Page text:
[ASC-list] Free ANZAAS talk, Melbourne, Wed 16th April 6:30pm-"Platelets, bleeding, and cancer therapy"

David Vaux D.Vaux at latrobe.edu.au
Tue Apr 8 05:32:16 UTC 2014

Science Talk, MELBOURNE

Free, all welcome (booking not needed). Bring your friends!

Free pizza and drinks after the talk

At GTAC, located in the grounds of University High School, corner Royal Parade and Story Street, Parkville (enter off Story Street or Royal Parade)

Wednesday 16th April 2014, 6:30 pm

Professor Ben Kile

The Walter and Eliza Hall Institute

“Platelets, bleeding, and cancer therapy“


When blood vessels are damaged, a blood clot forms at the site of injury, thereby sealing the wound and preventing bleeding. Platelets are the tiny blood cells that mediate the clotting process. Reductions in platelet number are a common side effect of cancer chemotherapy, leaving patients vulnerable to potentially fatal hemorrhage. Currently, the only treatment is a platelet transfusion.
The effectiveness of platelet transfusions, and the ability to store platelets at the blood bank, is limited by the fact that these cells only live for a few days. The reasons for this finite existence have been a subject of speculation since the first transfusions were performed over 100 years ago.
Our work has identified the molecular pathway that regulates the survival of platelets, and their precursor cells, the megakaryocyte. By manipulating this pathway we have been able to double platelet life span, suggesting a new approach to improving the viability of blood bank platelets. In addition, our studies have shed light on the mechanisms by which cancer chemotherapy causes reductions in platelet number. This has aided the clinical development of a new class of cancer drugs called the “BH3 mimetics”.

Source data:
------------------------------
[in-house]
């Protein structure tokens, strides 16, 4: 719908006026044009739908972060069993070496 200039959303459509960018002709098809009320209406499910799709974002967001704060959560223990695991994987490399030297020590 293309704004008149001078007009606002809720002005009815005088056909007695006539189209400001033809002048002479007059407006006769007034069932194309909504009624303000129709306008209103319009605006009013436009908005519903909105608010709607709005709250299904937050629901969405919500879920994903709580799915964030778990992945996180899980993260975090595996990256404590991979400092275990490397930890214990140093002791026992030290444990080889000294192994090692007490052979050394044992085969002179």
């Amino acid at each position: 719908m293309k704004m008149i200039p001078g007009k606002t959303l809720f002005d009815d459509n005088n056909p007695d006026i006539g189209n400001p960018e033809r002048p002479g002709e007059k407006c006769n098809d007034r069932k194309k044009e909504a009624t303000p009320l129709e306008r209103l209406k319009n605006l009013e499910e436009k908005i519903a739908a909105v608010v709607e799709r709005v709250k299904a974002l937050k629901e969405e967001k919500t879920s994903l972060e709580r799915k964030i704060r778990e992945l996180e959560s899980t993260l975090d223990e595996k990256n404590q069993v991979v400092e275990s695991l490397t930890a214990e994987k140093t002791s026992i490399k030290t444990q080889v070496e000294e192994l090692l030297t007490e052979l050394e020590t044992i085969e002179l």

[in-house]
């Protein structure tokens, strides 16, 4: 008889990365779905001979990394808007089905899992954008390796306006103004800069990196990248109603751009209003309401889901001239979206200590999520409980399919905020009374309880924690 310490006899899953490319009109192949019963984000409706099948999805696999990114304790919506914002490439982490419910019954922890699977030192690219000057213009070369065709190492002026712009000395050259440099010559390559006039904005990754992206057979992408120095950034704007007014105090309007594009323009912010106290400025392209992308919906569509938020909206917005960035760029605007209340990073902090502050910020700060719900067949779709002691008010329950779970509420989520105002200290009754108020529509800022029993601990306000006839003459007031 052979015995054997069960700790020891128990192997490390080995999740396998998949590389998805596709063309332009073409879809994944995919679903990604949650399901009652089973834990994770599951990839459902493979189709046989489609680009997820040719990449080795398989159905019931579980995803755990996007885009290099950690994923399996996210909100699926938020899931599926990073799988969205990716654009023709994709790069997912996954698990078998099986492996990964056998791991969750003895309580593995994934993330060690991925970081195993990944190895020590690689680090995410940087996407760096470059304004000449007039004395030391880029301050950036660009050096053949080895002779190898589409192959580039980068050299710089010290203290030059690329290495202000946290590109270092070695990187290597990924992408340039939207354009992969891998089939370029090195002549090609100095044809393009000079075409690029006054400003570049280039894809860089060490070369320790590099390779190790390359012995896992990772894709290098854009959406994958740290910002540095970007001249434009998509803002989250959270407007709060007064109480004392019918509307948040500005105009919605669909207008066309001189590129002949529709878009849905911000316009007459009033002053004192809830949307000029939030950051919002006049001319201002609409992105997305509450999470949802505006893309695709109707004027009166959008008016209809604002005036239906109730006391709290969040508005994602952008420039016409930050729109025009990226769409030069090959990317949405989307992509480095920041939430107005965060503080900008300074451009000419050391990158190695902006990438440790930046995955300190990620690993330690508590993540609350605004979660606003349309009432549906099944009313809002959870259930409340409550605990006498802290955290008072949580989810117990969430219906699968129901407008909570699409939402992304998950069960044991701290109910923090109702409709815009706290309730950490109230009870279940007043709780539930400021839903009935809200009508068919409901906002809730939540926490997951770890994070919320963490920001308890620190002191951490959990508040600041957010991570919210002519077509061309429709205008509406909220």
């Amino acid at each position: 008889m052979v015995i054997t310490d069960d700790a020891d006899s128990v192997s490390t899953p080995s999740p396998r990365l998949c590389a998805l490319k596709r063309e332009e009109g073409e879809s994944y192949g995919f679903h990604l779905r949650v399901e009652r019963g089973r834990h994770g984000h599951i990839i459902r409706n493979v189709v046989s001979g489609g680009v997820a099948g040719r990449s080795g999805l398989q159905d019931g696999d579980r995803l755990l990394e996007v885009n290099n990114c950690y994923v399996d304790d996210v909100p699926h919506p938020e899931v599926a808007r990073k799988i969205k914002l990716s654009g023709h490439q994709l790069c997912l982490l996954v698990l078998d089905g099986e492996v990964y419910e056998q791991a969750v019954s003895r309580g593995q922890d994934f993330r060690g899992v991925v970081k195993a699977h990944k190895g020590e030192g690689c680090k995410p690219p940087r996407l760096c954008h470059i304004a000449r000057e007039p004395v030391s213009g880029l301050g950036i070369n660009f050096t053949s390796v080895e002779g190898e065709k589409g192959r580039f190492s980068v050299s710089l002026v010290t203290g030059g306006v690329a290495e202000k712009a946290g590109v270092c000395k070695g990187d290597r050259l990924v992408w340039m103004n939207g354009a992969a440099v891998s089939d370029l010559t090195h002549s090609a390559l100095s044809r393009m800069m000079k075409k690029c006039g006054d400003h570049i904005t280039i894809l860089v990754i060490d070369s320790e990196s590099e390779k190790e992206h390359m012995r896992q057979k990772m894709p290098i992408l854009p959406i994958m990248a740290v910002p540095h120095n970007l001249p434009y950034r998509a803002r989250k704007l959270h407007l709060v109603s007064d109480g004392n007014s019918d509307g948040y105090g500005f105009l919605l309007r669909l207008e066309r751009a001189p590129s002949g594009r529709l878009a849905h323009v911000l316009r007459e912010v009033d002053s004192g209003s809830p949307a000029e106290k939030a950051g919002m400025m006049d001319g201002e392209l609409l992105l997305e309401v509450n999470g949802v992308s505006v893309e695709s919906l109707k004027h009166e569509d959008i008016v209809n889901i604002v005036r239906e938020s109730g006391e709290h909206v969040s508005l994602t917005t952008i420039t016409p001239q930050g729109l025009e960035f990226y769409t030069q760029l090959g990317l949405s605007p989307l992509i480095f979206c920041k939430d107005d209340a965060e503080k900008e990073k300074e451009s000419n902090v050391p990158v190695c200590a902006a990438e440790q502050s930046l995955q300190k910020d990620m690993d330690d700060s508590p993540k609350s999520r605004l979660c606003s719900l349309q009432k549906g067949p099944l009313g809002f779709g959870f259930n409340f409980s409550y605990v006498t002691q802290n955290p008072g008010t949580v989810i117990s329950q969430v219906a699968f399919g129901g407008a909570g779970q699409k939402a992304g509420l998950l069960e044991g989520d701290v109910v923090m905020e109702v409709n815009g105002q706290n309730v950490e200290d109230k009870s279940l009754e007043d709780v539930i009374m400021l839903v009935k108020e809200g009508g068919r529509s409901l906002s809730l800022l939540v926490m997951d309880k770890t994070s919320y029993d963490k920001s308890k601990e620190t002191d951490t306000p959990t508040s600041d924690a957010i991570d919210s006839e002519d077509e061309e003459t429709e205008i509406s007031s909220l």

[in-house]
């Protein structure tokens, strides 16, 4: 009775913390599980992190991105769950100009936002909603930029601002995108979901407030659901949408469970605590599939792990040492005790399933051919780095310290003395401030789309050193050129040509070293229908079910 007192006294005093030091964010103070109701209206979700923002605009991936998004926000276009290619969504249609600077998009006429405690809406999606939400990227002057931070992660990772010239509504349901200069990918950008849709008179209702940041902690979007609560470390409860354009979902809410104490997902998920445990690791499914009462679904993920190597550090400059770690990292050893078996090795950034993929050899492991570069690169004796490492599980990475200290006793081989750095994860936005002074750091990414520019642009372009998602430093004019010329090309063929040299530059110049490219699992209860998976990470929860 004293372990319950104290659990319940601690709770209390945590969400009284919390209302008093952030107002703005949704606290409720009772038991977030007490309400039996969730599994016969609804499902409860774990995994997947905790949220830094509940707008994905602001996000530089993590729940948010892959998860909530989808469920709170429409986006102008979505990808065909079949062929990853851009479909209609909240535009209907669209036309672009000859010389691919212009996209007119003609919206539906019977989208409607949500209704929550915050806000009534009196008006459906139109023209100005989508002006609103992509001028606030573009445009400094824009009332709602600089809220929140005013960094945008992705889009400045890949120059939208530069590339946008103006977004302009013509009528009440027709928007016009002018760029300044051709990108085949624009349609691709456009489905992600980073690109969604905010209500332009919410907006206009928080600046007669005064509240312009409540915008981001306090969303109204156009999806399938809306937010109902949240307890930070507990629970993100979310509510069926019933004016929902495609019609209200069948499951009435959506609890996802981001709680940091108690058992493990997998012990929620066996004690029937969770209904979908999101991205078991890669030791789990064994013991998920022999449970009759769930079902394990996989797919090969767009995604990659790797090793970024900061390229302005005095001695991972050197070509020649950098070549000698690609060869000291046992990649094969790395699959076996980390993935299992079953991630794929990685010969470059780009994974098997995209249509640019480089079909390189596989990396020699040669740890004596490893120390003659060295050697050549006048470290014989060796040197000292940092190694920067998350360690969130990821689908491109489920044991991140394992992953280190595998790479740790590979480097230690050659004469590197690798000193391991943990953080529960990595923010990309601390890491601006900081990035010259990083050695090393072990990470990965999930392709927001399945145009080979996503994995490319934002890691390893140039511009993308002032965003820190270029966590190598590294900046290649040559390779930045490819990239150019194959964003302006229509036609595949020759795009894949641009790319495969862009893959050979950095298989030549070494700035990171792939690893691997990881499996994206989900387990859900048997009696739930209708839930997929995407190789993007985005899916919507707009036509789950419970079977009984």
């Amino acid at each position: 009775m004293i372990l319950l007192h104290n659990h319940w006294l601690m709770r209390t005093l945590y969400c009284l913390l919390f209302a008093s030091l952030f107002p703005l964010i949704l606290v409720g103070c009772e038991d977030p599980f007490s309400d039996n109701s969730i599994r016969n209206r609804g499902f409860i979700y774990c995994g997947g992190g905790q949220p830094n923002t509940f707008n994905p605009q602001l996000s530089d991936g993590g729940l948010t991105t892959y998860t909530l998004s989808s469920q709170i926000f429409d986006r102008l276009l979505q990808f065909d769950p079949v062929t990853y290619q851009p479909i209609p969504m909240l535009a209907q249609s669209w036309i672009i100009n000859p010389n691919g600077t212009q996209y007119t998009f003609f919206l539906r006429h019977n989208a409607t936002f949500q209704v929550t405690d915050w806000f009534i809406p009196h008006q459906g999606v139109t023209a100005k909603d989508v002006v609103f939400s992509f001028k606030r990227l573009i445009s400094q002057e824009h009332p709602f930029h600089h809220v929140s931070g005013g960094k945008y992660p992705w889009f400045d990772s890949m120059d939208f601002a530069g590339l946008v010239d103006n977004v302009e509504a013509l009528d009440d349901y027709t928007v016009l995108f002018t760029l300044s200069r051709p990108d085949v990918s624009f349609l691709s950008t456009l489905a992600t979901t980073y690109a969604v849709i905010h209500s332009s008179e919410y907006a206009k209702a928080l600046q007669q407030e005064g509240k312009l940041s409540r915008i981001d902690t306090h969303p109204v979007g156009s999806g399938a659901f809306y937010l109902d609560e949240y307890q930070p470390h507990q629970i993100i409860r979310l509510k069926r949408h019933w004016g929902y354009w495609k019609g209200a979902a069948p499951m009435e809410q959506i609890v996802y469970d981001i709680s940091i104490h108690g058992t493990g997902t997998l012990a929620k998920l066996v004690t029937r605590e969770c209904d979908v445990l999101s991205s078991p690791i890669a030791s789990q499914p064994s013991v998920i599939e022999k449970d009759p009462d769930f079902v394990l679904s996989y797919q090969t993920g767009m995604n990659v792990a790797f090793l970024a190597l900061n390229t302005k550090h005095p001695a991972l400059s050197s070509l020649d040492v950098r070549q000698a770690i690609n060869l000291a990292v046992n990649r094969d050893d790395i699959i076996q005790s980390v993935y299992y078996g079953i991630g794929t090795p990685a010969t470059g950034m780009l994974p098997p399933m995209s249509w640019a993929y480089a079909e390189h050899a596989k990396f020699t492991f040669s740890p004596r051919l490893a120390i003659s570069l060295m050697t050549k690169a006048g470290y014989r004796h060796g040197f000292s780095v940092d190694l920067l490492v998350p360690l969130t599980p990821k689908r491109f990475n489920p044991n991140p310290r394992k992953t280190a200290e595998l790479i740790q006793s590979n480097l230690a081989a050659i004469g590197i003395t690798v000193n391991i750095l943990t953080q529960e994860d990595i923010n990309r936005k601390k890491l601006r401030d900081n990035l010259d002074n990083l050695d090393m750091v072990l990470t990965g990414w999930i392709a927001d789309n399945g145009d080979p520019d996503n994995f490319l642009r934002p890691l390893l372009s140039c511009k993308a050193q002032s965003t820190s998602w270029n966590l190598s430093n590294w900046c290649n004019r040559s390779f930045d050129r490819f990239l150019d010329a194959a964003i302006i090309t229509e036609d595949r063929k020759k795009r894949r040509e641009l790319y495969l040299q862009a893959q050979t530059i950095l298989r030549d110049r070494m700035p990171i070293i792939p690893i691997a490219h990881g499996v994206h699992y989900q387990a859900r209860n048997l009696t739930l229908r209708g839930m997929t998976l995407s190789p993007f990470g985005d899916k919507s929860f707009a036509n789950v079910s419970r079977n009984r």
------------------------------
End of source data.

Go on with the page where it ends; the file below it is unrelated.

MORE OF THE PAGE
Ben Kile got hooked on medical research during his Honours year at the Murdoch Childrens Research Institute after gaining a Science/Law degree at Monash University. A little over a decade later he won the 2010 Science Minister’s Prize for Life Scientist of the Year. In between, he had spent three years at Baylor College of Medicine in Texas, a world leader in research into the genetics of health and sickness.

Prior to Professor Kile’s talk there will be a short talk co-presented by Nafise Erfanian Saeedi and Isabell Kiral-Kornek from the University of Melbourne School of Engineering.

“The bionic world – see and hear it for yourself.“

Forthcoming talks:

Wednesday  21st May         Dr Chris Reid,  Florey Institutes of Neuroscience  “The plastic brain”

Wednesday  18th June       Assoc Prof  Andrew Prentice,  School of Mathematical Sciences Monash University “The formation of our Solar System:  new light shed by recent interplanetary spacecraft data and the findings of a novel mathematical theory”

Wednesday 16th July          Prof Tim Murray Chair of Archaeology, La Trobe University

We are pleased to acknowledge the support by CSL and GTAC for the ANZAAS Melbourne science talks series

Further Info:         David Vaux       Ph: 9345 2941  E-mail:  davidlaurencevaux at gmail.com<mailto:davidlaurencevaux at gmail.com>
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